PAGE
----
8 years, 10 months ago
Bad dreams are scary things. The sweats, the shakes, the bad memories, or whatever. I don’t know. I have never actually had a nightmare before so I wouldn’t know (except maybe the one about failing to turn in my last senior exam and failing to graduate college, thus having to start over again – it was indeed a bad, bad night for The Captain’s Journal, very little sleep). But Bill Lind gives us one to consider. It begins in Iran, with the pitiful U.S. Army and Marines running for cover and trying to escape the horrible wrath of mechanized divisions of the powerful Iranian guard.
Now, to be clear, we have not advocated all out ground war with Iran, but rather, selected air strikes against insurgent training grounds, enhanced border security, more aggressive tactics against Badr (SIIC) and Sadr (actually, we have advocated the assassination of Sadr) and his so-called Mahdi Army, and the fomenting of a full blown insurgency in Iran. But Bill Lind sees a nightmare if we launch air strikes into Iran. Courtesy of a Small Wars Journal discussion thread, here is is. Gird your loins or run for mommy, for it is a bad situation indeed.
The purpose of this column is not to warn of an imminent assault on Iran, though personally I think it is coming, and soon. Rather, it is to warn of a possible consequence of such an attack. Let me state it here, again, as plainly as I can: an American attack on Iran could cost us the whole army we now have in Iraq.
Here’s roughly how it might play out. In response to American air and missile strikes on military targets inside Iran, Iran moves to cut the supply lines coming up from the south through the Persian Gulf (can anyone in the Pentagon guess why it’s called that?) and Kuwait on which most U.S. Army units in Iraq depend (the Marines get most of their stuff through Jordan). It does so by hitting shipping in the Gulf, mining key choke points, and destroying the port facilities we depend on, mostly through sabotage. It also hits oil production and export facilities in the Gulf region, as a decoy: we focus most of our response on protecting the oil, not guarding our army’s supply lines.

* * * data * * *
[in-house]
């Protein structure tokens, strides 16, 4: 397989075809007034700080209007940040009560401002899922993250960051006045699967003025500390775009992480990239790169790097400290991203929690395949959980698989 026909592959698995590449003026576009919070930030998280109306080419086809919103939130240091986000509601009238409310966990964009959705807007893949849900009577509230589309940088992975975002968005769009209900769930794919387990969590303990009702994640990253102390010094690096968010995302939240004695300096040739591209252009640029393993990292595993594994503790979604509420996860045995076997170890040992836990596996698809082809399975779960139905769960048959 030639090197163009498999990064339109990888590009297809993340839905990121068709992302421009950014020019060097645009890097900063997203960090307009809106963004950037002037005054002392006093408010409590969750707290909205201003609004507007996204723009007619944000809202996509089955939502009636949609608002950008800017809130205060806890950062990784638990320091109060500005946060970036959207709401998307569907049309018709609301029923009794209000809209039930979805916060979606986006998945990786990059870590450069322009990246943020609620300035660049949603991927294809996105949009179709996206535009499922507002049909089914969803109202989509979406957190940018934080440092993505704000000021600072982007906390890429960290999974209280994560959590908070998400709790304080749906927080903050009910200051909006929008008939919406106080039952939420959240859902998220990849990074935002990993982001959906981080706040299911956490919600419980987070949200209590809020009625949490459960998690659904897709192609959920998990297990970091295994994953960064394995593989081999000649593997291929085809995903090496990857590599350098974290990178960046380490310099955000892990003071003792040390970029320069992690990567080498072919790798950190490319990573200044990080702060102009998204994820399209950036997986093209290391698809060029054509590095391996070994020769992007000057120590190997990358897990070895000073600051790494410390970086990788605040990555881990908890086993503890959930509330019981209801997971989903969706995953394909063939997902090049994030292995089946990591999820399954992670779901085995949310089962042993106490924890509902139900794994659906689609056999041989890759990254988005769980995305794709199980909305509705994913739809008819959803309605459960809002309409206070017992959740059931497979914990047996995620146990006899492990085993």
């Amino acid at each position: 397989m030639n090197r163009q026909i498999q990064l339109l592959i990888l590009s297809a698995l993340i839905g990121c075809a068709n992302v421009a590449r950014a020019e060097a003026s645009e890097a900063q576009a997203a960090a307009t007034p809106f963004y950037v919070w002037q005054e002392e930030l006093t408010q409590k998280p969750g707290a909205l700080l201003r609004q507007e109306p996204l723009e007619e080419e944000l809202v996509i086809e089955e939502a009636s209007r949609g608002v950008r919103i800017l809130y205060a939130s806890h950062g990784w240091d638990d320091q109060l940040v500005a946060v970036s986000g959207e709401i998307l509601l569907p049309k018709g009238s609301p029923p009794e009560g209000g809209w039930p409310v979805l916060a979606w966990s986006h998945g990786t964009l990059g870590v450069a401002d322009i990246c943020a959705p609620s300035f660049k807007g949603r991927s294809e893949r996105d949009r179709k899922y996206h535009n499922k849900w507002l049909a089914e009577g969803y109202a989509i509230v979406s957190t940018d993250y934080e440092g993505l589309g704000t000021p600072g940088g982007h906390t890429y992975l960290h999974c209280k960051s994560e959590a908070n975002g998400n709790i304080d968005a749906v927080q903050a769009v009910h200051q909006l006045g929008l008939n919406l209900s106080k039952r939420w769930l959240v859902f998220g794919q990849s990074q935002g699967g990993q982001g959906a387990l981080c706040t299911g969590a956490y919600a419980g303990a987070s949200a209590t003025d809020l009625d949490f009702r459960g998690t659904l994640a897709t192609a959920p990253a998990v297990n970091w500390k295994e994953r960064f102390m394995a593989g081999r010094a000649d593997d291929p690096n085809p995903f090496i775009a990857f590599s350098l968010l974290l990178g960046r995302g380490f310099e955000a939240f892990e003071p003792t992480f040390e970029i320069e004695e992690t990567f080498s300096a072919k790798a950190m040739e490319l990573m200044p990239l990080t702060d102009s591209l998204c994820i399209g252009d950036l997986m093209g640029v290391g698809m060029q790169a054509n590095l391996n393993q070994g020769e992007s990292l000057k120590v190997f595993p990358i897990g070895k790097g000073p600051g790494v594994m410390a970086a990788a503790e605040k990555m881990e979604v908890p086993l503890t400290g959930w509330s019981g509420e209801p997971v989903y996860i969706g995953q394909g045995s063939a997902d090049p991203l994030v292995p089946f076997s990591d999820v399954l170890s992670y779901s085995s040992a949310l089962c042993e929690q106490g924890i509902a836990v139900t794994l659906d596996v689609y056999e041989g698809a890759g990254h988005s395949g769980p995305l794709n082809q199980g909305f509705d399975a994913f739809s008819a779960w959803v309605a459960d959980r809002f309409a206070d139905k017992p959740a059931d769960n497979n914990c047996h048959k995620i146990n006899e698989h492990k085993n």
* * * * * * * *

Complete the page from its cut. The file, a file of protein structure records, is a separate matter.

Simultaneously, Iran activates the Shiite militias to cut the roads that lead from Kuwait to Baghdad. Both the Mahdi Army and the Badr Brigades — the latter now supposedly our allies — enter the war against us with their full strength. Ayatollah Sistani, an Iranian, calls on all Iraqi Shiites to fight the Americans wherever they find them. Instead of fighting the 20% of Iraqis population that is Sunni, we find ourselves battling the 60% that is Shiite. Worse, the Shiites logistics lie directly across those logistics lines coming up from Kuwait.
U.S. Army forces in Iraq begin to run out of supplies, especially POL [petroleum, oil, and lubricants], of which they consume a vast amount. Once they are largely immobilized by lack of fuel, and the region gets some bad weather that keeps our aircraft grounded or at least blind, Iran sends two to four regular army armor and mech divisions across the border. Their objective is to pocket American forces in and around Baghdad.
The U.S. military in Iraq is all spread out in penny packets fighting insurgents. We have no field army there anymore. We cannot reconcentrate because we’re out of gas and Shiite guerrillas control the roads. What units don’t get overrun by Iranian armor or Shiite militia end up in the Baghdad Kessel. General Petraeus calls President Bush and repeats the famous words of Marshal MacMahon at Sedan: “Nous sorrune dans une pot de chambre, and nous y serron emerdee.” Bush thinks he’s overheard Petraeus ordering dinner — as, for Bush, he has.